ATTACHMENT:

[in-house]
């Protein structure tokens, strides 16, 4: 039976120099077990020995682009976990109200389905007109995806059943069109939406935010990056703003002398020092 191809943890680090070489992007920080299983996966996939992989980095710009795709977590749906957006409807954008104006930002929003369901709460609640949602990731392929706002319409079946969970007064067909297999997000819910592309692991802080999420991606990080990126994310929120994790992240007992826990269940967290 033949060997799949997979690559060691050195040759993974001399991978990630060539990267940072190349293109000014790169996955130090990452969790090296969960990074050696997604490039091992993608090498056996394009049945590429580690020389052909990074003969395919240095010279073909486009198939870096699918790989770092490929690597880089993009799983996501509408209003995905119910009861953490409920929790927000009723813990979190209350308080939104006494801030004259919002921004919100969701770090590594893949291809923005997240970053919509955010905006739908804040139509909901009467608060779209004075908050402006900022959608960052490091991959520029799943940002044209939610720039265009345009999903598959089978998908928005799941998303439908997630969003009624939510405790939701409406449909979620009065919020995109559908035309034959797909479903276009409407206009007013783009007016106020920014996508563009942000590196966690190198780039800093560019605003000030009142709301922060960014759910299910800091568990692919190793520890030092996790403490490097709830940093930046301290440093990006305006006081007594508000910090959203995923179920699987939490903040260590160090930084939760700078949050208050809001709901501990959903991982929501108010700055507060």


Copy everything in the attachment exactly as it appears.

[in-house]
């Protein structure tokens, strides 16, 4: 039976120099077990020995682009976990109200389905007109995806059943069109939406935010990056703003002398020092 191809943890680090070489992007920080299983996966996939992989980095710009795709977590749906957006409807954008104006930002929003369901709460609640949602990731392929706002319409079946969970007064067909297999997000819910592309692991802080999420991606990080990126994310929120994790992240007992826990269940967290 033949060997799949997979690559060691050195040759993974001399991978990630060539990267940072190349293109000014790169996955130090990452969790090296969960990074050696997604490039091992993608090498056996394009049945590429580690020389052909990074003969395919240095010279073909486009198939870096699918790989770092490929690597880089993009799983996501509408209003995905119910009861953490409920929790927000009723813990979190209350308080939104006494801030004259919002921004919100969701770090590594893949291809923005997240970053919509955010905006739908804040139509909901009467608060779209004075908050402006900022959608960052490091991959520029799943940002044209939610720039265009345009999903598959089978998908928005799941998303439908997630969003009624939510405790939701409406449909979620009065919020995109559908035309034959797909479903276009409407206009007013783009007016106020920014996508563009942000590196966690190198780039800093560019605003000030009142709301922060960014759910299910800091568990692919190793520890030092996790403490490097709830940093930046301290440093990006305006006081007594508000910090959203995923179920699987939490903040260590160090930084939760700078949050208050809001709901501990959903991982929501108010700055507060």